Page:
This past week the Joint Committees on the Judiciary and Financial Services both convened to hear testimony on more than 40 bills, and the Animal Rescue League of Boston (ARL) was present for both sessions to advocate on behalf of animals throughout the Commonwealth.
The Joint Committee on the Judiciary heard testimony regarding S. 989: An Act Enhancing the Issuance of Citations for Cruel Conditions for Animals, a piece of legislation that ARL is actively supporting.
This bill would allow law enforcement to issue citations for animals kept in “cruel conditions” which would include exposure to excessive waste, non-potable water, noxious odors that post a health risk to animals or people, among others.
Right now, the only tool law enforcement has to address animal cruelty is a felony cruelty charge. If passed, this bill would provide an additional resource to address cruelty and would act as a deterrent, rather than a form of punishment.
The Joint Committee on Financial Services heard testimony from ARL regarding three bills – S. 595/H. 1037: An Act Concerning the Use of Certain Insurance Underwriting Guidelines Pertaining to Dogs Harbored Upon the Insured Property.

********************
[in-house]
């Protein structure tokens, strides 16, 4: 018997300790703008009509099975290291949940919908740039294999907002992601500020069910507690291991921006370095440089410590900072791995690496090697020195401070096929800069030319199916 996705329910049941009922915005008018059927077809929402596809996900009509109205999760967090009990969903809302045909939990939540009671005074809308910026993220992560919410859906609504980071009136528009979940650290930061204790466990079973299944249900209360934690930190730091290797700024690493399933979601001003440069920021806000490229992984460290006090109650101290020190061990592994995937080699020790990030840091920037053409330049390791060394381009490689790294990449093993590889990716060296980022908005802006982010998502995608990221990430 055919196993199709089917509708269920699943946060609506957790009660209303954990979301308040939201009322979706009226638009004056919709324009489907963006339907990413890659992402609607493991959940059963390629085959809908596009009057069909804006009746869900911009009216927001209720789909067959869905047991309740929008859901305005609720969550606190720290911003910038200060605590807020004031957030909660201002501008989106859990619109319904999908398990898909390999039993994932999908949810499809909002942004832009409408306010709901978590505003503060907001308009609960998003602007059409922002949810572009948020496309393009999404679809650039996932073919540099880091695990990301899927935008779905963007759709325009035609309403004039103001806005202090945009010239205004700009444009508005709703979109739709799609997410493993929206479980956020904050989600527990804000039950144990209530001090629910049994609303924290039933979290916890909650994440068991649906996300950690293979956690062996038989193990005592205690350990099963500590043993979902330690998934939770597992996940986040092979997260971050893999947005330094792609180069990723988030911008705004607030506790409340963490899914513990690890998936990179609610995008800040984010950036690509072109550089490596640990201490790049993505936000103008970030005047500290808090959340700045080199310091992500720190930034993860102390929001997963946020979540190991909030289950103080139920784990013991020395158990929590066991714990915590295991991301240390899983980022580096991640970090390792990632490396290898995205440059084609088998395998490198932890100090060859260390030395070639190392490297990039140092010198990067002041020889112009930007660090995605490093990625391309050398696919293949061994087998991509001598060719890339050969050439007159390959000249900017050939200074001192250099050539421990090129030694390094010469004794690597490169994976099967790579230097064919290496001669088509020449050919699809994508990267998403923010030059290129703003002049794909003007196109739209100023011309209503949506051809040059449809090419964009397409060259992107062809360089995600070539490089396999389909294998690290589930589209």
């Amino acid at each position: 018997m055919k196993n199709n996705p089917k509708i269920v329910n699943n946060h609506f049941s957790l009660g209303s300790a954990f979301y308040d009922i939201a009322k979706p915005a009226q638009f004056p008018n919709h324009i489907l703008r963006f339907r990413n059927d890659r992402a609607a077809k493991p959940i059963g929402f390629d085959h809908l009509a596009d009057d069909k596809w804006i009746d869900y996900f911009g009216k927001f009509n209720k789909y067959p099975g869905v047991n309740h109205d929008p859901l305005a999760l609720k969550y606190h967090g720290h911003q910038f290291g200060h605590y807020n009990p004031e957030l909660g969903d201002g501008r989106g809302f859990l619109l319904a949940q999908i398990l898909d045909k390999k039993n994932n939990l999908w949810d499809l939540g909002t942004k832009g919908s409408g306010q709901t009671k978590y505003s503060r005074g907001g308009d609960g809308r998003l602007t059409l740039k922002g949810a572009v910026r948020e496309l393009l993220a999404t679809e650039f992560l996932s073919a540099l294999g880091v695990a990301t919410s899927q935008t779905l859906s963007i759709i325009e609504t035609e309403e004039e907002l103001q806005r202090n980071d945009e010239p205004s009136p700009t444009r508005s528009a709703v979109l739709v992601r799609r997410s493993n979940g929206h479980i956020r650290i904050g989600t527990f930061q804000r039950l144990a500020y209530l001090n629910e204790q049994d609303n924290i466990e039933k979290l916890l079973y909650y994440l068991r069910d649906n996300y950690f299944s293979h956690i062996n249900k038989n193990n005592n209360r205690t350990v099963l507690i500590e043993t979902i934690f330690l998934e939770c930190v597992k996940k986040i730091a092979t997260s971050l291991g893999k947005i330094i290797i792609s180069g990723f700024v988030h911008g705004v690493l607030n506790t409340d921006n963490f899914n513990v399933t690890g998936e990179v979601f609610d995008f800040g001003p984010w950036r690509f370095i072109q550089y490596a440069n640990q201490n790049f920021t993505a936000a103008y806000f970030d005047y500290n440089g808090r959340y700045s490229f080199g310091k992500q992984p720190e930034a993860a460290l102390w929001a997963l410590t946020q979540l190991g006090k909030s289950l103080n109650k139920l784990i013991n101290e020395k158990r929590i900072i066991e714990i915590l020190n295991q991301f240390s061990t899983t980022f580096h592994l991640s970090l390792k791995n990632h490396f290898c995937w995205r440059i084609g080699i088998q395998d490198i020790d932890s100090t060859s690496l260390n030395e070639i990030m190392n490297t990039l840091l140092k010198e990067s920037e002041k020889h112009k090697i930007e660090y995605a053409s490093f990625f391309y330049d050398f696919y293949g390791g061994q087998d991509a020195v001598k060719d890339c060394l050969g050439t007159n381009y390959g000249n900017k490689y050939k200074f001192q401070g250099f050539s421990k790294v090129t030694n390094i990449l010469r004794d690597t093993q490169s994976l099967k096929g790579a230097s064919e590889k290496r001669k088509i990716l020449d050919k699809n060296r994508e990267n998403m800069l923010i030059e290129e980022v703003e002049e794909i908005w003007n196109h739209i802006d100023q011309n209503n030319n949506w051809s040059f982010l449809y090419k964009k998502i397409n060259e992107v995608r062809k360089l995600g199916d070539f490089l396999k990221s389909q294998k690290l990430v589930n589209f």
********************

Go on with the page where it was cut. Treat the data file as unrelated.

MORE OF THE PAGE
Simply put, this bill would prohibit homeowners or renters insurance from refusing to issue or renew, cancel or charge an increased rate on a specific breed(s) of dog on the property.
The Committee also heard testimony on H. 1038: An Act to Prohibit Housing Discrimination Against Responsible Dog Owners.
This bill would prohibit condo associations from banning certain types of dogs based on breed/weight/size. Further it would prohibit similar bans on any lease/rental agreements.
Additionally, it would require the Department of Housing and Community Development to establish and maintain a program of pet ownership for those residing in state-aided public housing.
ARL’s testimony highlighted that breed specific legislation and insurance prohibitions are not supported by science – breed bias are often assumptions based on physical characteristics.
Breed has no bearing on individual animal behavior – the most accurate predictor of animal behavior is an individual assessment of the animal, including a check into the pet’s background with training, behavior and social abilities.
ARL believes that like people, dogs are individuals no matter what breed they happen to be, and hopes this important piece of legislation moves favorably out of committee.
Be an Advocate for Animals
With more than 90 animal-related bills filed for this legislative session, this hearing was critical to help move these important animal protection bills forward in the legislative process.
But we can’t do it alone. Your elected officials work for you, so please take a look at ARL’s 2019-2020 legislative agenda, and contact your representatives to show your support for improving laws to protect animals in Massachusetts.